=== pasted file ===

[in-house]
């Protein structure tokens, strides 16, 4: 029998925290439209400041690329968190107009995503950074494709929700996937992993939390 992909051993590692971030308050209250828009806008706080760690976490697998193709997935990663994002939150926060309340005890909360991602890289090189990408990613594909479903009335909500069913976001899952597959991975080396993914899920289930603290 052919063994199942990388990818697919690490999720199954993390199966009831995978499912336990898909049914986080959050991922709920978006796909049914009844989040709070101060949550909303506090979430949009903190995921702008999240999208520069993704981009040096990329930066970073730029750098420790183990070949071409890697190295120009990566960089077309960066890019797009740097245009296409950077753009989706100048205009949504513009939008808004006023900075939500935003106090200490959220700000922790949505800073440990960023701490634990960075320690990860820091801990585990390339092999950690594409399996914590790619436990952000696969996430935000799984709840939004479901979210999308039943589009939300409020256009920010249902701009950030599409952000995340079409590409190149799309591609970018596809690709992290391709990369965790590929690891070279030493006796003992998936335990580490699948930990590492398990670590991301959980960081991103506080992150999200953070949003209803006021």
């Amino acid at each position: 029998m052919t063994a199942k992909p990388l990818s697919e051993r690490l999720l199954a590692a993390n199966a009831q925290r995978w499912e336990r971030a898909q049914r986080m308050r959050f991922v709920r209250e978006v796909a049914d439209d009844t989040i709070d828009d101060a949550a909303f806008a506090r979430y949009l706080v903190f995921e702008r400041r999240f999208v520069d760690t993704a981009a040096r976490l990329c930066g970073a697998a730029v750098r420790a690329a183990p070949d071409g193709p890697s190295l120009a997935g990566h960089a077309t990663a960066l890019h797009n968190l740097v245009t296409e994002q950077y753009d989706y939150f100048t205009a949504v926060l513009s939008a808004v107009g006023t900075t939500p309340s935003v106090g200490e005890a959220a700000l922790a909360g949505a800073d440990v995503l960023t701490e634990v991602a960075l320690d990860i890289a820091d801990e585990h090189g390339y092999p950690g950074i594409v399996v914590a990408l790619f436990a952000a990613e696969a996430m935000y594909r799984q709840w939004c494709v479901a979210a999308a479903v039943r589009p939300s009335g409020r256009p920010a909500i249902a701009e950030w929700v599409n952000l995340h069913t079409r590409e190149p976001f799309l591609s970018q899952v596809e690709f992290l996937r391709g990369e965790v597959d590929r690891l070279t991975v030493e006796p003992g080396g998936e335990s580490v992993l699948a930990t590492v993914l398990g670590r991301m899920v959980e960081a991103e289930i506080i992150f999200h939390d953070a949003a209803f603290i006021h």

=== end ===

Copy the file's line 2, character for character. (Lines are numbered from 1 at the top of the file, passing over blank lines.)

């Protein structure tokens, strides 16, 4: 029998925290439209400041690329968190107009995503950074494709929700996937992993939390 992909051993590692971030308050209250828009806008706080760690976490697998193709997935990663994002939150926060309340005890909360991602890289090189990408990613594909479903009335909500069913976001899952597959991975080396993914899920289930603290 052919063994199942990388990818697919690490999720199954993390199966009831995978499912336990898909049914986080959050991922709920978006796909049914009844989040709070101060949550909303506090979430949009903190995921702008999240999208520069993704981009040096990329930066970073730029750098420790183990070949071409890697190295120009990566960089077309960066890019797009740097245009296409950077753009989706100048205009949504513009939008808004006023900075939500935003106090200490959220700000922790949505800073440990960023701490634990960075320690990860820091801990585990390339092999950690594409399996914590790619436990952000696969996430935000799984709840939004479901979210999308039943589009939300409020256009920010249902701009950030599409952000995340079409590409190149799309591609970018596809690709992290391709990369965790590929690891070279030493006796003992998936335990580490699948930990590492398990670590991301959980960081991103506080992150999200953070949003209803006021």